In the introduction to the 2006 worldwide survey of departments of education the North American Council for Online Learning (later the International Association for K-12 Online Learning or iNACOL) indicated that “research has been done on several virtual schools in North America; however, little information is available about current K-12 e-learning initiatives across the world” (Powell & Patrick, 2006, p. 1). After examining literature on K-12 distance, online and blended learning a slightly revised quote could also have accurately apply to North America – research has been done on several virtual schools in the United States. However, little information is available about current K-12 distance, online and blended learning initiatives throughout the rest of North America. To date the vast majority of literature and research about K-12 distance, online and blended learning have focused upon the United States. This annual study is the first of many steps that researchers are taking to address the lack of information about K-12 distance, online and blended learning in Canada.
The goals of this study are to address the following questions:
- How is K-12 distance, online and blended learning governed in each province, territory and federally?
- What is the level of K-12 distance, online and blended learning activity occurring in each province, territory and federally?
The annual reports from 2008-2011 were published by the iNACOL. The annual reports from 2012-2013 were published by Open School BC. Since 2014 the annual reports have been published by the Canadian eLearning Network (CANeLearn).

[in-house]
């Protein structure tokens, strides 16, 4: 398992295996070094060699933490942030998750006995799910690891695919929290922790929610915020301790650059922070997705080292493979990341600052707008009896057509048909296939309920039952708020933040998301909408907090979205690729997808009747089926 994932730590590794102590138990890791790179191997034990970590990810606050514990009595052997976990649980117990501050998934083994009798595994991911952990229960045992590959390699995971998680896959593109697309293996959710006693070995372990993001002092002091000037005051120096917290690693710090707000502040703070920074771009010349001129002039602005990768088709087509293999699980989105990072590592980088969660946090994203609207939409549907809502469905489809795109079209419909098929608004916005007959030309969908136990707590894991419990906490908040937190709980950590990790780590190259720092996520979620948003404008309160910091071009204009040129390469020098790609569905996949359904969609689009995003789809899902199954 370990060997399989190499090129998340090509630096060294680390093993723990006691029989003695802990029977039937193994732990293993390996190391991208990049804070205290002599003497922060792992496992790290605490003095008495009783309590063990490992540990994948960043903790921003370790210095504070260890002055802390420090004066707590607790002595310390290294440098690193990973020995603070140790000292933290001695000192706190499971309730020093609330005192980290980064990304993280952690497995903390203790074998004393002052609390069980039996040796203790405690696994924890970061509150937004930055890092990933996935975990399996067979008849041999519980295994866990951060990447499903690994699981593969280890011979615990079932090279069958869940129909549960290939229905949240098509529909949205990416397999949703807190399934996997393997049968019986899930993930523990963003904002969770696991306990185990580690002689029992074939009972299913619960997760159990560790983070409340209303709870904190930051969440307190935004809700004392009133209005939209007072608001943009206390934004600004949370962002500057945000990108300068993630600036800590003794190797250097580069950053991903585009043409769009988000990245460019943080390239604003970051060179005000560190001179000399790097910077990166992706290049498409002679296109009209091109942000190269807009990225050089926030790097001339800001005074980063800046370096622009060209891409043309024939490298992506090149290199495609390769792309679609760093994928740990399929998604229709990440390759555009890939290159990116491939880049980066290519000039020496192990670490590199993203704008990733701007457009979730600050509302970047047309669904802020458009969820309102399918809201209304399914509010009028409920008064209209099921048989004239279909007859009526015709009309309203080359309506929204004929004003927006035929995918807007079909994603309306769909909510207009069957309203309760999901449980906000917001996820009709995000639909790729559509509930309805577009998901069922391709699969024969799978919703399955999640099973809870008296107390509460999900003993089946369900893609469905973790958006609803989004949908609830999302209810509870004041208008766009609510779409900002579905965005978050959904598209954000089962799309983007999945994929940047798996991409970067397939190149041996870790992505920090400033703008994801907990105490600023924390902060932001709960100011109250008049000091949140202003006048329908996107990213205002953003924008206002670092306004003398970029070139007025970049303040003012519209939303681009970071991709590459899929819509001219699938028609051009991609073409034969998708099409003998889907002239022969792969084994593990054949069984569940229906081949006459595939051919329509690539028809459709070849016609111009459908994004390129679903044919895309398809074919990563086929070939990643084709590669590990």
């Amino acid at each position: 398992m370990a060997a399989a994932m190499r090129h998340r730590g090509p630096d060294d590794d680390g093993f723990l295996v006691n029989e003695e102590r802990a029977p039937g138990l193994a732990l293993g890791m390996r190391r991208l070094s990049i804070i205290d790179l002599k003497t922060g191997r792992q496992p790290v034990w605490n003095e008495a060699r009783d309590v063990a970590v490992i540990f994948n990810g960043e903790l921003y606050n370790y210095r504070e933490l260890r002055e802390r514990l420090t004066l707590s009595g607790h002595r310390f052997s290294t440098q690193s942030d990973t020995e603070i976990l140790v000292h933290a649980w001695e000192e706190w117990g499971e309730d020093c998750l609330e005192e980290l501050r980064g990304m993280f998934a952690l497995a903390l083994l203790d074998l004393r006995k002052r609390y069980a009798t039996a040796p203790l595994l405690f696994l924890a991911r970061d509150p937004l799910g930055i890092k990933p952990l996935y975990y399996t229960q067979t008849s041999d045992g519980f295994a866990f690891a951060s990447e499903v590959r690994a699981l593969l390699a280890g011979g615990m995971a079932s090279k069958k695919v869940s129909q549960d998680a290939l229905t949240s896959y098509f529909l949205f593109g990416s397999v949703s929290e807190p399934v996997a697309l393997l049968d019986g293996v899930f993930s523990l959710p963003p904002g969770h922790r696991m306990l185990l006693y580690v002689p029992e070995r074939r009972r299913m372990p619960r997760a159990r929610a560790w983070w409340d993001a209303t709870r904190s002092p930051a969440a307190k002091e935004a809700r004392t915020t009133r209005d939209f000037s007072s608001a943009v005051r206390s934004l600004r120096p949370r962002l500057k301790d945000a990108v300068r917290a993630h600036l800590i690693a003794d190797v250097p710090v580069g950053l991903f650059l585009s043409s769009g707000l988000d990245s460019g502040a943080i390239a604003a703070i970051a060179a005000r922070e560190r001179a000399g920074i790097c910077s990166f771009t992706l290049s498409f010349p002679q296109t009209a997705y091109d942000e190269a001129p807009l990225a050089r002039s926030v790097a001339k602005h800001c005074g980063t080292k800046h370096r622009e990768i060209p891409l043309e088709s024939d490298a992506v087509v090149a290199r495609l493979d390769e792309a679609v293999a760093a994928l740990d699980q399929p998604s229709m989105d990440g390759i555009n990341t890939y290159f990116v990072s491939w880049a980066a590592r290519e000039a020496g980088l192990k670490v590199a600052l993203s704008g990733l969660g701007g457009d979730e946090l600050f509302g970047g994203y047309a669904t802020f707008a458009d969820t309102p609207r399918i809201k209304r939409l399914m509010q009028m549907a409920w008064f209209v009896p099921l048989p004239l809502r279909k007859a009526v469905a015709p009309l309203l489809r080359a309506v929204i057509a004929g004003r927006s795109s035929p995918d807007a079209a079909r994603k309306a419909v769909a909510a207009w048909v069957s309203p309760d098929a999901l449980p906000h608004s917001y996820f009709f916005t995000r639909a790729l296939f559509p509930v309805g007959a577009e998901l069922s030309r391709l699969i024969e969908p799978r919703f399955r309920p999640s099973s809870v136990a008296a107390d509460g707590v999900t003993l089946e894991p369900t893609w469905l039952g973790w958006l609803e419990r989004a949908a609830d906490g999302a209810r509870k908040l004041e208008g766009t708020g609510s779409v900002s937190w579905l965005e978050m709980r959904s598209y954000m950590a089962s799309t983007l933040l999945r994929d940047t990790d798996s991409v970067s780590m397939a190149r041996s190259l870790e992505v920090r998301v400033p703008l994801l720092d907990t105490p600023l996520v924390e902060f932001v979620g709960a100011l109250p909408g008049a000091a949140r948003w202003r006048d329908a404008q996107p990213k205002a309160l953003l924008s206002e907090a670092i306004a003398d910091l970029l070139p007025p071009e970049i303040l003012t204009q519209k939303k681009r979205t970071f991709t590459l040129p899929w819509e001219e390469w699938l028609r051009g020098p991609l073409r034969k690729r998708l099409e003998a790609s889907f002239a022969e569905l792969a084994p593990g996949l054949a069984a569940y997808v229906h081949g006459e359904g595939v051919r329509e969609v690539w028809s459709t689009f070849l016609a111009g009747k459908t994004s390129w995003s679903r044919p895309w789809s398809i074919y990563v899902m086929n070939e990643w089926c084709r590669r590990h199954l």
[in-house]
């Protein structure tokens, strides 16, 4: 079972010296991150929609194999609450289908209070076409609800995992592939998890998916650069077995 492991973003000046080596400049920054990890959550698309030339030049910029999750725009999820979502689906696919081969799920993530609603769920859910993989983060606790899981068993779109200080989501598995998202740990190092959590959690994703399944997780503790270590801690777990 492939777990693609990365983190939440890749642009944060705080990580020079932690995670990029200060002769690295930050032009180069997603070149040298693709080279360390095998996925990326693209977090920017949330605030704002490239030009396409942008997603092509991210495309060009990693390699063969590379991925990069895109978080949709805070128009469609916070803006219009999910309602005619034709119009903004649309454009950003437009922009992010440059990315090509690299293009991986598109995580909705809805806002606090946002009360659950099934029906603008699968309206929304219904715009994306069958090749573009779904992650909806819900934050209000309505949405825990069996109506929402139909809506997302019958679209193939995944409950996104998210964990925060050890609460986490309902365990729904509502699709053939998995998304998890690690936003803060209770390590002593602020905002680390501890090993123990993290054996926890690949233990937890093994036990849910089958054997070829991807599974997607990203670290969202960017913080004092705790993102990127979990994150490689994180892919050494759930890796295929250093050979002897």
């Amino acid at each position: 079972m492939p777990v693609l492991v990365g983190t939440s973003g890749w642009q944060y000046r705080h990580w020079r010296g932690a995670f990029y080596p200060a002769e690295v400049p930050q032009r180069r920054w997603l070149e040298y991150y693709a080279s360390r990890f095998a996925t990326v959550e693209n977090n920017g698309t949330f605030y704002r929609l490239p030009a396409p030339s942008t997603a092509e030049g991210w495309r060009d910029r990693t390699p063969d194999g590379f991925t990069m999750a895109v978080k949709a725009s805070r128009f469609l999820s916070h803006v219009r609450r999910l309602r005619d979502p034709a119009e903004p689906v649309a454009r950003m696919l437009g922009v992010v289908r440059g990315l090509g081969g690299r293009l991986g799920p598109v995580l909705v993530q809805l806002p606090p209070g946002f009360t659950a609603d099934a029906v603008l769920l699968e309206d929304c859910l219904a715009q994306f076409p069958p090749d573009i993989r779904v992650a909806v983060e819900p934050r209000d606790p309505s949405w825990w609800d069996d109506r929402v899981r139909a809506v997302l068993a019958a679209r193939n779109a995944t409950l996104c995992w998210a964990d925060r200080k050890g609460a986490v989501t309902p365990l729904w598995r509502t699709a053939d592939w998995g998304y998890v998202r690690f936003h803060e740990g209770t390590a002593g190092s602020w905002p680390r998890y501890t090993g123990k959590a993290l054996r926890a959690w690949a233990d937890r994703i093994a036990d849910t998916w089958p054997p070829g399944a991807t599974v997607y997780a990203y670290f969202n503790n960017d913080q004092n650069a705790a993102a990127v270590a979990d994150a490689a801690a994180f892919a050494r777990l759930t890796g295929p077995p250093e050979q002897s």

Reflecting the involvement of CANeLearn, beginning in 2015 the annual report will officially be known as the State of the Nation: K-12 E-Learning in Canada. The change in the title was to accommodate the growing diversity in the field of K-12 distance, online and blended learning, along with the fact that within the Canadian context not all forms of distance education are mediated online. E-learning is a broader term that includes a variety of forms teaching and learning that are facilitated by or supported through online technologies where the teacher and learning may or may not be separated by distance.
For an overview of the contents of the annual report, please review the “How To Read This Report” page.
The annual reports have been authored primarily by Michael K. Barbour, with the assistance of a research team (some of whom have also been involved with the authorship). Those members of the research team that have worked on this study (and the years that they were involved) include:
- Randy LaBonte (2014-present)
- Nandita Mani (2008)
- Josh Rouan (2009)
- Jason Siko (2010-11)
- Robin Stewart (2007-09)
- Joe Vrazo (2011)
- Naimah Wade (2012)
- Lin Zhang (2007-08)
The design of the website for the State of the Nation: K-12 E-Learning in Canada is based on a similar study from the United States (i.e., Keeping Pace with K-12 Digital Learning: An Annual Review of Policy and Practice).
A special thanks for Boise State University’s Associate Professor Ross Perkins and Graduate Assistant Tony Hetrick, as well as Paul Mycroft, for their assistance with the WordPress programming and design for this website.
Additionally, the e-learning and design team at the Nova Scotia Department of Education and Early Childhood Development for the creation of the tenth anniversary banner.
Finally, the following groups have provided in-kind assistance with the translation of this website into French: Centre francophone d’éducation à distance; LEARN (Quebec); and Manitoba Education and Training.
Powell, A., & Patrick, S. (2006). An international perspective of K-12 online learning: A summary of the 2006 NACOL international e-learning survey. Vienna, VA: North American Council for Online Learning. Retrieved from http://ﬁles.eric.ed.gov/fulltext/ED514433.pdf